The first was his own initiative in starting a chapter of Una Voce in Mississippi, where there has so far been no organized advocacy for those who desire freedom to worship according to the Missal of Blessed John XXIII as an alternative to the often slack-assed and liturgically irreverent Masses endured in too many suburban parishes. He also said that he has been successful in organizing and networking through both through the local diocesan newspaper and the Lumengentleman motu priprio contact website.
The second was the reaction Nathan received from a letter he sent to his pastor requesting the Traditional Latin Mass and referencing Summorum Pontificum. He relates that he went as usual to teach his CCD classes. He writes:
We covered some great material -- Mary, the saints, priestly celibacy, The Da Vinci Code, etc. After mass, they offered donuts and coffee. I saw the older priest (not the pastor) in the sacristy and went to say hi, since he had just returned from vacation in Ireland. I told him that my CCD classes were going well and that we were covering some important information. He said at one point, "Don't be too conservative." "WHAT???" I asked. "Father, I am simply teaching the tenets of the Catholic faith -- the Eucharist, Mary, saints, etc." He replied, "Father __________ (the pastor) showed me the letter you wrote him." I said, "Oh yes, the Latin Mass. I am excited about the Holy Father's recent motu proprio." He then went off on a very abrasive rant, declaring that the Mass is now in ENGLISH and will stay that way. I had better forget about Latin, he said, going on to relate how he used to say Latin Masses long ago and they were poorly attended and that he often did not know what he was saying.Nathan relates a good bit more detail than I will reproduce here. He said he was taken aback by the tone of this response, as well as by the uneasiness among those present in the sacristy, which included the priest and a deacon. Especially jarring was the response to Nathan's reference to the Holy Father's motu proprio. The priest retorted: "Never mind what the Holy Father said." Nathan says that they were interrupted at this point by the pastor who walked in unawares. Nathan let the matter drop, though he said he was extremely saddened by the response and attitude of the priest.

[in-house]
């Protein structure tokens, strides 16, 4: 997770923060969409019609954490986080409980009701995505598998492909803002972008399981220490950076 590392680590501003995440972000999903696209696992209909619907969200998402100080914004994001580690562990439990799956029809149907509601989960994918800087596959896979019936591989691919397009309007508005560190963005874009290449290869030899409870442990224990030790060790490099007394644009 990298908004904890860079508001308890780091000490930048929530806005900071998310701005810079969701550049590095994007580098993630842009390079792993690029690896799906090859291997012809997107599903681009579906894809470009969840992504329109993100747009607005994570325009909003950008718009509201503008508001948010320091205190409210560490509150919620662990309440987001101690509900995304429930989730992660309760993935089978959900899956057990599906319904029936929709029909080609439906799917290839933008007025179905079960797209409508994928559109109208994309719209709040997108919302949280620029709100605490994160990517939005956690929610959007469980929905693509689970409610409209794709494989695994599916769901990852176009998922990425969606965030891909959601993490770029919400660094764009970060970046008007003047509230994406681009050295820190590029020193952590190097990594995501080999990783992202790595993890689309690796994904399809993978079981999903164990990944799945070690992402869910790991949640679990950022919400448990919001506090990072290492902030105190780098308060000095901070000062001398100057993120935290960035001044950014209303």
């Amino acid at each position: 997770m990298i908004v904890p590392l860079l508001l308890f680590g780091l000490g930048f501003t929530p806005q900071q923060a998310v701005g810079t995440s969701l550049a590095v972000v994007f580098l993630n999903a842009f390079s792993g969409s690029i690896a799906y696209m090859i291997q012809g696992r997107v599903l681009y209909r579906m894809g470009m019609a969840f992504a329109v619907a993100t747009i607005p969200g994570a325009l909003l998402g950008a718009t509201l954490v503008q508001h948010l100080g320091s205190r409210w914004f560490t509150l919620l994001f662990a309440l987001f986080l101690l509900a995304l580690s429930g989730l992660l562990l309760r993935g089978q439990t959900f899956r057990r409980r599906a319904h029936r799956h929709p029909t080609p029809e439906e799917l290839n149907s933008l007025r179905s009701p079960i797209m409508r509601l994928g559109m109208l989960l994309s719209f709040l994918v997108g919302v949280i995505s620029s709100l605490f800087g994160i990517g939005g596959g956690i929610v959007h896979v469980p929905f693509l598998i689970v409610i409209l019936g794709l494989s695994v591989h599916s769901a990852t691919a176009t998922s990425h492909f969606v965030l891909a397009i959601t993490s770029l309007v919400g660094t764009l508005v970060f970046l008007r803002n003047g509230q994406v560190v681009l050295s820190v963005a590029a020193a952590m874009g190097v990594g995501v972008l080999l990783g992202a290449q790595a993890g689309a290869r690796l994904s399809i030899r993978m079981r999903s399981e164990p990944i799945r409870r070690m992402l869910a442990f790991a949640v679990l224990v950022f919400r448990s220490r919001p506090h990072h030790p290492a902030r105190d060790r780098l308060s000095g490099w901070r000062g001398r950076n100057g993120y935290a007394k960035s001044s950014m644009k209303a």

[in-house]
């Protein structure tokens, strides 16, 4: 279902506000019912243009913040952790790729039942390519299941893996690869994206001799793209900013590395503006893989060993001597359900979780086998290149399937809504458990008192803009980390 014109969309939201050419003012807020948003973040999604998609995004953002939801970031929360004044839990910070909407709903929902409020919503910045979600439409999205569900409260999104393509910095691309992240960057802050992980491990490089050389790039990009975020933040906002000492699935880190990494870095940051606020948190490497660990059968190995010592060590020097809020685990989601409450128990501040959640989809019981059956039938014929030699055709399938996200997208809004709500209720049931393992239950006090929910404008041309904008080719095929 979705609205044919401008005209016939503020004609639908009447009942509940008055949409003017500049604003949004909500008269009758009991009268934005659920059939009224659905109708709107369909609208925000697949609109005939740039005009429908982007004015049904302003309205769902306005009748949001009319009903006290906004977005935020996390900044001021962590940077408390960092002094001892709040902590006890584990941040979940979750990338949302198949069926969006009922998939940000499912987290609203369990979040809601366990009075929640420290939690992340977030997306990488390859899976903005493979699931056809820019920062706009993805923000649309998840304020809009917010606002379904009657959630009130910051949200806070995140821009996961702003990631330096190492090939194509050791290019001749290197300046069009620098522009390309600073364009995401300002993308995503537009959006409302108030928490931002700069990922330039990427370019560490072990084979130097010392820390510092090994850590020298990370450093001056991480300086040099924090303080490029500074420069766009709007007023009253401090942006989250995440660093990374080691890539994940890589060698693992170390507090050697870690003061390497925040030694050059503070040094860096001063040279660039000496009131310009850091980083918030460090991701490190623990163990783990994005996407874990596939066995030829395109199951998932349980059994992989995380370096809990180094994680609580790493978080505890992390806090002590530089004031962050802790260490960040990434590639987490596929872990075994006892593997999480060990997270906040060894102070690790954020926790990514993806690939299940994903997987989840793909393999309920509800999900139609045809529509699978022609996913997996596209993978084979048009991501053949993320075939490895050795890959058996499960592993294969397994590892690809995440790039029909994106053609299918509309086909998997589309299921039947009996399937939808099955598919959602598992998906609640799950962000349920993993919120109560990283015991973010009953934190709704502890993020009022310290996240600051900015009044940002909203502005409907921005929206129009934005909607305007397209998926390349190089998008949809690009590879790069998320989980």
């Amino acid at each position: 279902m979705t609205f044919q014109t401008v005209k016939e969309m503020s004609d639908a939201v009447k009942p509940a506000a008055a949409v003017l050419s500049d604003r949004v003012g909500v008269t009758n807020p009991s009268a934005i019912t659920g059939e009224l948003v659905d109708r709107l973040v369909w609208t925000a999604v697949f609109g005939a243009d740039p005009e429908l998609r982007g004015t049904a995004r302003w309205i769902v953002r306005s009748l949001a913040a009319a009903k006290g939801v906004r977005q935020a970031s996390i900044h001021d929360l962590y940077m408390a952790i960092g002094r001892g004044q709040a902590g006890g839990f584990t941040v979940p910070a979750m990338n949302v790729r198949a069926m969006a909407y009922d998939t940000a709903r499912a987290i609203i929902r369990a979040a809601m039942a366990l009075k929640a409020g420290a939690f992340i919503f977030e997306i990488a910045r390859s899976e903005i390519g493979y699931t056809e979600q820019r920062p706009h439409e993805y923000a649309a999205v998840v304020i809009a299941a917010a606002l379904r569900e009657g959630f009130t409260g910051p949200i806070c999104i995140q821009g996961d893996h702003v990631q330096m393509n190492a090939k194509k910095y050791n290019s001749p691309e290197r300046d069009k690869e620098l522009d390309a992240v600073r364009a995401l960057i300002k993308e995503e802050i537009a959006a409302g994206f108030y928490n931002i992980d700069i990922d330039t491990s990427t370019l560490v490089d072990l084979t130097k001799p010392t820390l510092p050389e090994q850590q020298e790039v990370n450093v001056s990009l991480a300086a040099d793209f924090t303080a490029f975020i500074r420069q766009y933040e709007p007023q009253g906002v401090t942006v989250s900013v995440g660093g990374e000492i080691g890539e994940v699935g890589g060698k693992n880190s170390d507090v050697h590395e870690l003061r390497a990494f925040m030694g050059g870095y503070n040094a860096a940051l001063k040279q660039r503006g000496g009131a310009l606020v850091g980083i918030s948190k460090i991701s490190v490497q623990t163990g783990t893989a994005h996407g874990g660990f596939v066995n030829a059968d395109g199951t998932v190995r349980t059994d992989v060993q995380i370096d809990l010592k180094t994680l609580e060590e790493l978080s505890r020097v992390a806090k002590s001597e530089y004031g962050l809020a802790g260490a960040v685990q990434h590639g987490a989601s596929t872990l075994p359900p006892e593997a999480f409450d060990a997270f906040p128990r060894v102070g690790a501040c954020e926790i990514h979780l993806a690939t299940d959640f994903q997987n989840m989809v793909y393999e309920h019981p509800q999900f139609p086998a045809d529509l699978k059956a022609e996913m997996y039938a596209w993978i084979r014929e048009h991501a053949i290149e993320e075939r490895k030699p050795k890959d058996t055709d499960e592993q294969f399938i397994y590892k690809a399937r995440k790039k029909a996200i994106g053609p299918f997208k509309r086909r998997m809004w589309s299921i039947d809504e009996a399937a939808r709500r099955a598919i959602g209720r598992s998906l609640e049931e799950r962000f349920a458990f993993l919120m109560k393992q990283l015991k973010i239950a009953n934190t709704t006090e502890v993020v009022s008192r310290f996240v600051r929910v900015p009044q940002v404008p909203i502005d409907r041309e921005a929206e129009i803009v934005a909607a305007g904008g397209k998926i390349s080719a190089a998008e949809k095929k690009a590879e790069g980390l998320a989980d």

I expect we will see more of each of these types of responses in the weeks and months ahead -- constructive initiatives, as well as many instances of dismissive retrenchment.